When Tschirhart confronted Jenkins later that day, Jenkins again maintained that he had cleaned the office. An argument ensued between Jenkins and lead Seraphin, whereupon a shop steward was summoned. When Tschirhart showed the wall to the shop steward, the steward acknowledged that the wall was still dirty.
Shortly thereafter, and after consulting with TWA's Director of Industrial Relations, Tschirhart advised Jenkins by memorandum that a discharge hearing would be convened. See Plaintiff's Exhibit 18. Jenkins, Tschirhart, Smith, Seraphin and shop steward Morales testified at the hearing, which was held on April 7, 1983.
On April 8, 1983, TWA's Director of Maintenance advised plaintiff in writing that his employment was being terminated. Jenkins was also advised of this decision by Tschirhart
Thereafter, the union refused plaintiff's request that his discharge be taken to arbitration, finding no basis for plaintiff's complaint. Indeed, a union official noted that without the union's efforts, plaintiff would have been discharged sooner.
Jenkins' claim for unemployment benefits was denied by the Unemployment Insurance Section of the New York State Department of Labor, after an ALJ found that plaintiff had failed to clean the wall in the coordinator's office, and that claimant's actions (or inaction) rose to the level of misconduct. Moreover, Jenkins' discrimination claim was rejected by the New York State Division of Human Rights.
Accordingly, plaintiff filed this action, alleging that his race and color were factors in his discharge. Plaintiff claims, inter alia, that Tschirhart repeatedly made racist remarks (involving words like "nigger" and "blackmania") to the plaintiff and others. Tschirhart denies making these remarks.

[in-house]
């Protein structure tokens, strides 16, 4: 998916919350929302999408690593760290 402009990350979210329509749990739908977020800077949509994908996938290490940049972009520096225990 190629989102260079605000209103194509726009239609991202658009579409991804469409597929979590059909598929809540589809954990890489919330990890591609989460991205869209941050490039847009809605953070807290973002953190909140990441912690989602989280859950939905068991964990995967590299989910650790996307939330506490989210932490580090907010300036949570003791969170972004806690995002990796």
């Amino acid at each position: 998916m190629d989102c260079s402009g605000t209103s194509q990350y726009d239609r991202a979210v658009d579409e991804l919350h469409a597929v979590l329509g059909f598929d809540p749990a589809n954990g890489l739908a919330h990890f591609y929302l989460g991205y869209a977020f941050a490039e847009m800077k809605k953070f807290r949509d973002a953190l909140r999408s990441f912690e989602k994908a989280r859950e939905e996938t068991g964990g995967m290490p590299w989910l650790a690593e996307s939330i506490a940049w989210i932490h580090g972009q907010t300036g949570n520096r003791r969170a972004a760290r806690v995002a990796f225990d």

Upon consideration, the Court resolves this credibility issue in favor of Tschirhart.
Plaintiff seeks recovery under a disparate treatment theory, claiming that his discharge was motivated, at least in part, by his race and color. In order to establish a claim under a disparate treatment theory, "proof of discriminatory motive is critical, although it can in some situations be inferred from the mere fact of differences in treatment." Teamsters v. United States, 431 U.S. 324, 329, n.15, 52 L. Ed. 2d 396, 97 S. Ct. 1843 (1977).
The Supreme Court has set forth the controlling legal standards regarding the burden of proof in Title VII cases:
First, the plaintiff has the burden of proving by a preponderance of the evidence a prima facie case of discrimination. Second, if the plaintiff succeeds in proving the prima facie case, the burden shifts to the defendant "to articulate some legitimate, nondiscriminatory reason for the employee's [discharge].". . . Third, should the defendant carry this burden, the plaintiff must then have an opportunity to prove by a preponderance of the evidence that the legitimate reasons offered by the defendant were not its true reasons, but were a pretext for discrimination.
Texas Department of Community Affairs v. Burdine, 450 U.S. 248, 252-53, 67 L. Ed. 2d 207, 101 S. Ct. 1089 (1981) (quoting McDonnell Douglas Corp. v. Green, 411 U.S. 792, 802, 93 S. Ct. 1817, 36 L. Ed. 2d 668 (1973)).